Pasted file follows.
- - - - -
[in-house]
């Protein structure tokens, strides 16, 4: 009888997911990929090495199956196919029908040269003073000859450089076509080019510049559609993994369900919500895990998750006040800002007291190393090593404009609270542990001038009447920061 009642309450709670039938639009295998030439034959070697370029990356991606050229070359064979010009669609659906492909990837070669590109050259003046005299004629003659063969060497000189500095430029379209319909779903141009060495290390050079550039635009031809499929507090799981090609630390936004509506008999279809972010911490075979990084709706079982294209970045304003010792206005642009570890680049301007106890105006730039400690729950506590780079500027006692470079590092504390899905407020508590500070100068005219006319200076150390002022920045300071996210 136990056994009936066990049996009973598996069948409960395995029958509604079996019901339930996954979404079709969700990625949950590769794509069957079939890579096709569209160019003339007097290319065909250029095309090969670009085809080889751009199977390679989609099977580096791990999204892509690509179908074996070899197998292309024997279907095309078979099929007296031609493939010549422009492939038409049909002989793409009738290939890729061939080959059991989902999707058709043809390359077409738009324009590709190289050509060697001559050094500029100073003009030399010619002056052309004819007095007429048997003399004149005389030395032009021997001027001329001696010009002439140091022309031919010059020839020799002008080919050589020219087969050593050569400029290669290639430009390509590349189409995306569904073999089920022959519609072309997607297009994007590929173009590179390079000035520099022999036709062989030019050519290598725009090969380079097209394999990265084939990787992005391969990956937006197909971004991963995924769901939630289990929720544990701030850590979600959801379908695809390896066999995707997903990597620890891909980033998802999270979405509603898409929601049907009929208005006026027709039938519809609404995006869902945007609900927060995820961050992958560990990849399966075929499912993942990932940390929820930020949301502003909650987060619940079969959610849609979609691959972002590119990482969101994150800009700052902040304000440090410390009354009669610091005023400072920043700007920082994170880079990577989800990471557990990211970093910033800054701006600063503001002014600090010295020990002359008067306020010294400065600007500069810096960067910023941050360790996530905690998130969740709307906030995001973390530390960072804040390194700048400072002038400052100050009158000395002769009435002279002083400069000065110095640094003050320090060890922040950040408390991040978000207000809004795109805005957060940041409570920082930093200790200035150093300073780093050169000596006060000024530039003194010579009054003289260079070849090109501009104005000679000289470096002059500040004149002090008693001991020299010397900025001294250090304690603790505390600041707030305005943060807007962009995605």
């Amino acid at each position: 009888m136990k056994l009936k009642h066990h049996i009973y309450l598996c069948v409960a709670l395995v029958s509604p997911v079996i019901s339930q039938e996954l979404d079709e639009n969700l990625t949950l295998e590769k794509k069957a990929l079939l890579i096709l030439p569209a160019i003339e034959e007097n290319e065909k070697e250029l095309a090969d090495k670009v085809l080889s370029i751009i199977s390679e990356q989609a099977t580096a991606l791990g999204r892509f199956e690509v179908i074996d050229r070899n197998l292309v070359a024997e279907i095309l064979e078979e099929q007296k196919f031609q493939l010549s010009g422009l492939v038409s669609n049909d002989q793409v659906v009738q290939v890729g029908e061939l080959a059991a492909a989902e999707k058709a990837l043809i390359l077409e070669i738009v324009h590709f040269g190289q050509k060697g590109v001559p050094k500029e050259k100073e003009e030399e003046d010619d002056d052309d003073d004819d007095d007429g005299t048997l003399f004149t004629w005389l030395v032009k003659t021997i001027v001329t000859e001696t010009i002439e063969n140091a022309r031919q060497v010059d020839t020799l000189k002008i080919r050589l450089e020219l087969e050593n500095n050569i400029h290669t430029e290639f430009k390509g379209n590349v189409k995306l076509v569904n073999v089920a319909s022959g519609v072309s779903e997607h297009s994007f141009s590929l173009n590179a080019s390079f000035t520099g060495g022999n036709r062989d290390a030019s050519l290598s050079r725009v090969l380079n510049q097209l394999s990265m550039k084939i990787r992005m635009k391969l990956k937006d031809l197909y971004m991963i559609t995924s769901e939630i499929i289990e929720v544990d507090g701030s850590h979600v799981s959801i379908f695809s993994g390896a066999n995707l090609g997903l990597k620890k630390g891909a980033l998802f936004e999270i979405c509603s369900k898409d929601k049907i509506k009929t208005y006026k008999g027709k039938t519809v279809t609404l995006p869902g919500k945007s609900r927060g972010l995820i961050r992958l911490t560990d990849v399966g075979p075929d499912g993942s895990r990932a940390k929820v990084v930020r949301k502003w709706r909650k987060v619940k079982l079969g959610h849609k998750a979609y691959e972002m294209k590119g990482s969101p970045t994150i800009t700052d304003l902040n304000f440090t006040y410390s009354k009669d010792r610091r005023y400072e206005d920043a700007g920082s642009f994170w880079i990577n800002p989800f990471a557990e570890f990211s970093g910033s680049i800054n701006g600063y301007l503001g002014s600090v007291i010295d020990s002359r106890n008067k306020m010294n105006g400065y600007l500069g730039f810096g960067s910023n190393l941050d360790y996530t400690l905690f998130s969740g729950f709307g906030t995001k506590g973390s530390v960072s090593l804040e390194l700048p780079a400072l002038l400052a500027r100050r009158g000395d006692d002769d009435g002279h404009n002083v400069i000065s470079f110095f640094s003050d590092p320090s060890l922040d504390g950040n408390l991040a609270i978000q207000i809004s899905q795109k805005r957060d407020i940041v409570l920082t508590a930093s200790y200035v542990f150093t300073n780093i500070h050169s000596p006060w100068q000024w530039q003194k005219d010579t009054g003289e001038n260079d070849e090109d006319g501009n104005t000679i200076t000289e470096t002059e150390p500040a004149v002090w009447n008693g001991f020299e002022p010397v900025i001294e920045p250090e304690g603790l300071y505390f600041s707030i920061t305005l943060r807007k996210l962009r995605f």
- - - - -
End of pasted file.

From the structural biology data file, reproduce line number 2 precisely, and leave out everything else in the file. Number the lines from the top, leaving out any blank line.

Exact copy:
């Protein structure tokens, strides 16, 4: 009888997911990929090495199956196919029908040269003073000859450089076509080019510049559609993994369900919500895990998750006040800002007291190393090593404009609270542990001038009447920061 009642309450709670039938639009295998030439034959070697370029990356991606050229070359064979010009669609659906492909990837070669590109050259003046005299004629003659063969060497000189500095430029379209319909779903141009060495290390050079550039635009031809499929507090799981090609630390936004509506008999279809972010911490075979990084709706079982294209970045304003010792206005642009570890680049301007106890105006730039400690729950506590780079500027006692470079590092504390899905407020508590500070100068005219006319200076150390002022920045300071996210 136990056994009936066990049996009973598996069948409960395995029958509604079996019901339930996954979404079709969700990625949950590769794509069957079939890579096709569209160019003339007097290319065909250029095309090969670009085809080889751009199977390679989609099977580096791990999204892509690509179908074996070899197998292309024997279907095309078979099929007296031609493939010549422009492939038409049909002989793409009738290939890729061939080959059991989902999707058709043809390359077409738009324009590709190289050509060697001559050094500029100073003009030399010619002056052309004819007095007429048997003399004149005389030395032009021997001027001329001696010009002439140091022309031919010059020839020799002008080919050589020219087969050593050569400029290669290639430009390509590349189409995306569904073999089920022959519609072309997607297009994007590929173009590179390079000035520099022999036709062989030019050519290598725009090969380079097209394999990265084939990787992005391969990956937006197909971004991963995924769901939630289990929720544990701030850590979600959801379908695809390896066999995707997903990597620890891909980033998802999270979405509603898409929601049907009929208005006026027709039938519809609404995006869902945007609900927060995820961050992958560990990849399966075929499912993942990932940390929820930020949301502003909650987060619940079969959610849609979609691959972002590119990482969101994150800009700052902040304000440090410390009354009669610091005023400072920043700007920082994170880079990577989800990471557990990211970093910033800054701006600063503001002014600090010295020990002359008067306020010294400065600007500069810096960067910023941050360790996530905690998130969740709307906030995001973390530390960072804040390194700048400072002038400052100050009158000395002769009435002279002083400069000065110095640094003050320090060890922040950040408390991040978000207000809004795109805005957060940041409570920082930093200790200035150093300073780093050169000596006060000024530039003194010579009054003289260079070849090109501009104005000679000289470096002059500040004149002090008693001991020299010397900025001294250090304690603790505390600041707030305005943060807007962009995605």